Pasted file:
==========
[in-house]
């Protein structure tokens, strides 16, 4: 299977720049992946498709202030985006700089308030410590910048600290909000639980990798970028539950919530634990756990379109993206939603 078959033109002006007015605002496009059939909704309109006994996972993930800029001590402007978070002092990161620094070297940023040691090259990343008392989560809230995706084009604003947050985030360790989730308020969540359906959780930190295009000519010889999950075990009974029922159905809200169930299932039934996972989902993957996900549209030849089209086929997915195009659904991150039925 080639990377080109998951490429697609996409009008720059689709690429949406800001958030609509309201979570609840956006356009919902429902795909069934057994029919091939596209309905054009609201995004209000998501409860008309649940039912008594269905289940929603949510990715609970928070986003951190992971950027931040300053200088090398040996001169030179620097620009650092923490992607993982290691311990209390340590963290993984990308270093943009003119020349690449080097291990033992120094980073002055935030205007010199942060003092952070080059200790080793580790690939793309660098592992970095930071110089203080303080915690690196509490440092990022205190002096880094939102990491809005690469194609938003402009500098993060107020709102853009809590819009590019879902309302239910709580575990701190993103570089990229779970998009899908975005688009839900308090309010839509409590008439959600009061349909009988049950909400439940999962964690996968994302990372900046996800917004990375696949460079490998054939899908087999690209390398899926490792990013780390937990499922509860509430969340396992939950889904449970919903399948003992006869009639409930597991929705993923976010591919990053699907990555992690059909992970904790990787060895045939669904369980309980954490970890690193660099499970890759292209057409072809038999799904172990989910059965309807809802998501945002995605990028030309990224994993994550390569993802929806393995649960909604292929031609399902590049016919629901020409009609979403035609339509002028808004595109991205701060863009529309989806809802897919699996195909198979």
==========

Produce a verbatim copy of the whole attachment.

[in-house]
């Protein structure tokens, strides 16, 4: 299977720049992946498709202030985006700089308030410590910048600290909000639980990798970028539950919530634990756990379109993206939603 078959033109002006007015605002496009059939909704309109006994996972993930800029001590402007978070002092990161620094070297940023040691090259990343008392989560809230995706084009604003947050985030360790989730308020969540359906959780930190295009000519010889999950075990009974029922159905809200169930299932039934996972989902993957996900549209030849089209086929997915195009659904991150039925 080639990377080109998951490429697609996409009008720059689709690429949406800001958030609509309201979570609840956006356009919902429902795909069934057994029919091939596209309905054009609201995004209000998501409860008309649940039912008594269905289940929603949510990715609970928070986003951190992971950027931040300053200088090398040996001169030179620097620009650092923490992607993982290691311990209390340590963290993984990308270093943009003119020349690449080097291990033992120094980073002055935030205007010199942060003092952070080059200790080793580790690939793309660098592992970095930071110089203080303080915690690196509490440092990022205190002096880094939102990491809005690469194609938003402009500098993060107020709102853009809590819009590019879902309302239910709580575990701190993103570089990229779970998009899908975005688009839900308090309010839509409590008439959600009061349909009988049950909400439940999962964690996968994302990372900046996800917004990375696949460079490998054939899908087999690209390398899926490792990013780390937990499922509860509430969340396992939950889904449970919903399948003992006869009639409930597991929705993923976010591919990053699907990555992690059909992970904790990787060895045939669904369980309980954490970890690193660099499970890759292209057409072809038999799904172990989910059965309807809802998501945002995605990028030309990224994993994550390569993802929806393995649960909604292929031609399902590049016919629901020409009609979403035609339509002028808004595109991205701060863009529309989806809802897919699996195909198979």